Will we ever learn from other countries experiences?
Research out of Great Britain suggests that incidents of psychosis were anywhere from three to five times higher among regular consumers of THC than in the general population. That study came with a few caveats, suggesting that more research would be required to nail down precisely what was going on. But now that pot has been legal in Colorado and Washington state for a few years, additional troubling statistics are cropping up. It’s particularly problematic with teens, who are not supposed to be able to buy THC products but seem to be getting their hands on them easily. Mental health professionals are seeing more medical issues arising and they blame it on the high concentrations of THC in edibles and vaping compounds. (Washington Post)
With some marijuana products averaging 68 percent THC — exponentially greater than the pot baby boomers once smoked — calls to poison control centers and visits to emergency rooms have risen. In the Denver area, visits to Children’s Hospital Colorado facilities for treatment of cyclic vomiting, paranoia, psychosis and other acute cannabis-related symptoms jumped to 777 in 2015, from 161 in 2005.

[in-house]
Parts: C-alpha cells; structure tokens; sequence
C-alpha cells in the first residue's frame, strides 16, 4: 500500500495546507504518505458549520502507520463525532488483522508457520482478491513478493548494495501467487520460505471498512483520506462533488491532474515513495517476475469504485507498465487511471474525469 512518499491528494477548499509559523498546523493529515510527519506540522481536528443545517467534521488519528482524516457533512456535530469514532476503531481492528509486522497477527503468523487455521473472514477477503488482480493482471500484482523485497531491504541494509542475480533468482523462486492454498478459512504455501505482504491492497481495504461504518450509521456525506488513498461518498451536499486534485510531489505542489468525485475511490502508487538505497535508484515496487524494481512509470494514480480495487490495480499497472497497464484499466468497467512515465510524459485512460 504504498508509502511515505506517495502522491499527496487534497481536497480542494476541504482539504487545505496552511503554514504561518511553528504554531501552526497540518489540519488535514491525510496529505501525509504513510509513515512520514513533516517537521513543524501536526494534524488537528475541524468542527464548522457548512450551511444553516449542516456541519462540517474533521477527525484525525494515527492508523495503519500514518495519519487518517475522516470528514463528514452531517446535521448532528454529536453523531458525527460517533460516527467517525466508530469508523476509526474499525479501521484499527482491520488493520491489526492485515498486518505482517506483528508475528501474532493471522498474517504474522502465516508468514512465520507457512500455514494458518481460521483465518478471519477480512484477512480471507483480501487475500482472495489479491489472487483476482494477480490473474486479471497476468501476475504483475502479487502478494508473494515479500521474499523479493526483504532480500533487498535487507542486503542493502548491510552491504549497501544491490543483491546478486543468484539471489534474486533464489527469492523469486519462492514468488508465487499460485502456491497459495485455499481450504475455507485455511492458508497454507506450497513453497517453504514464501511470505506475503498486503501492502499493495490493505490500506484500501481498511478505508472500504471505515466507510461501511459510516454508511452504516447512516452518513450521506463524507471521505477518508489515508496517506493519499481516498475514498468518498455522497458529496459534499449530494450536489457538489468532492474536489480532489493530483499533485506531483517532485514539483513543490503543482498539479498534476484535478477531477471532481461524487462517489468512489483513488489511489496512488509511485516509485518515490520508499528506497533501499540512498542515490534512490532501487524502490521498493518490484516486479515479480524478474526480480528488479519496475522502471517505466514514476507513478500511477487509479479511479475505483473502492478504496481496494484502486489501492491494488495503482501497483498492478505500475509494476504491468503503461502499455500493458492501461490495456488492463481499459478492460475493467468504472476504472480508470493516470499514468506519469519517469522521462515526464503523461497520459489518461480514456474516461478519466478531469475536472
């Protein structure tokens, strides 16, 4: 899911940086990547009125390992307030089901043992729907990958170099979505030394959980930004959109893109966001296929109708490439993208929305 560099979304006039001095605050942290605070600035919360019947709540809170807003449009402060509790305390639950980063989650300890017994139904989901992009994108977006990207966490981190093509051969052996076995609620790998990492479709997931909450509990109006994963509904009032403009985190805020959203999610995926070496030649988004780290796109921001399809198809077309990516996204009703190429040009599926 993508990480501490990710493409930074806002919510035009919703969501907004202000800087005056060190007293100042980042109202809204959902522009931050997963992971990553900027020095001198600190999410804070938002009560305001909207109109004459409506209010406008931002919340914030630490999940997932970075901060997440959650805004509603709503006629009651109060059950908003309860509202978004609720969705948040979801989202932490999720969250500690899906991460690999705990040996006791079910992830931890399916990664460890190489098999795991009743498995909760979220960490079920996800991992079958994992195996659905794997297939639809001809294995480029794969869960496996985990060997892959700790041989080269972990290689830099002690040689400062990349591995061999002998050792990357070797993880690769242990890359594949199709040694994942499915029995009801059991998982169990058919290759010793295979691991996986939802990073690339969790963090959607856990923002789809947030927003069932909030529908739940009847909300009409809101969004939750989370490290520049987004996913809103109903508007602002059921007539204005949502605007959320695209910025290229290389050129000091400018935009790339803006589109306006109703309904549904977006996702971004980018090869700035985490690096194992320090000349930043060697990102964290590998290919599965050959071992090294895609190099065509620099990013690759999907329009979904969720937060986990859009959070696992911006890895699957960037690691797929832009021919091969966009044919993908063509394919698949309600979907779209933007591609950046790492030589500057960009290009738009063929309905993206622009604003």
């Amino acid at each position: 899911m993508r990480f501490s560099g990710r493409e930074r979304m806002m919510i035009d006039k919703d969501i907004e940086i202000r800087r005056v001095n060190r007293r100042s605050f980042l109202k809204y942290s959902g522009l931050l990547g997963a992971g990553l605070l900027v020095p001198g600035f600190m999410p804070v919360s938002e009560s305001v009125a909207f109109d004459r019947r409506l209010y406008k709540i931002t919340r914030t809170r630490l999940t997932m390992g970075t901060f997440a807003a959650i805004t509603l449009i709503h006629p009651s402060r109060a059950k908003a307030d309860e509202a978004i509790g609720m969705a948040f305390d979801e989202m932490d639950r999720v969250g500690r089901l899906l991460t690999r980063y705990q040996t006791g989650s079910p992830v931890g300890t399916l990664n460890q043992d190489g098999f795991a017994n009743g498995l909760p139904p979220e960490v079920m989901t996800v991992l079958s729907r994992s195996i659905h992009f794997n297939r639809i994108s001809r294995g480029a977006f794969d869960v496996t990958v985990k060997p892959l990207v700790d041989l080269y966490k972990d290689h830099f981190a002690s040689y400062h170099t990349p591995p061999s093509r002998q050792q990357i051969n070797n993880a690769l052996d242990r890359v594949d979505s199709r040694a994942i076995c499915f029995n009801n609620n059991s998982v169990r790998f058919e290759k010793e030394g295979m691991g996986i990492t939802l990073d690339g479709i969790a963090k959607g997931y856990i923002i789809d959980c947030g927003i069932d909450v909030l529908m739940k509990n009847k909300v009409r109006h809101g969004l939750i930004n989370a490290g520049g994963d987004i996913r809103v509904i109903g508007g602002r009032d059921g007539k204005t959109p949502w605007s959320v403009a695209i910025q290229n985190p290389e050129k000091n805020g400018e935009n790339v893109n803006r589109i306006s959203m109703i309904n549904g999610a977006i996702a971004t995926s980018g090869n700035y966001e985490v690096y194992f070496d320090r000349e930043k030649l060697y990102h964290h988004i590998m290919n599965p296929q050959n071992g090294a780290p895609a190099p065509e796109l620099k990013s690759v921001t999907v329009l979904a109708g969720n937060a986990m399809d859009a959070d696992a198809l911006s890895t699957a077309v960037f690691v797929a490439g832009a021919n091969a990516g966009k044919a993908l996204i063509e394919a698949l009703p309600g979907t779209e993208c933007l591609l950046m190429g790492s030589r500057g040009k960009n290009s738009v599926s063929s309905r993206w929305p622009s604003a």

The increase was most notable in the years following legalization of medical sales in 2009 and retail use in 2014, according to a study in the Journal of Adolescent Health published in 2018.
“Horrible things are happening to kids,” said psychiatrist Libby Stuyt, who treats teens in southwestern Colorado and has studied the health impacts of high-potency marijuana. “I see increased problems with psychosis, with addiction, with suicide, with depression and anxiety.”
Instead we have the idiot greens going into our schools saying it’s safe and not to worry.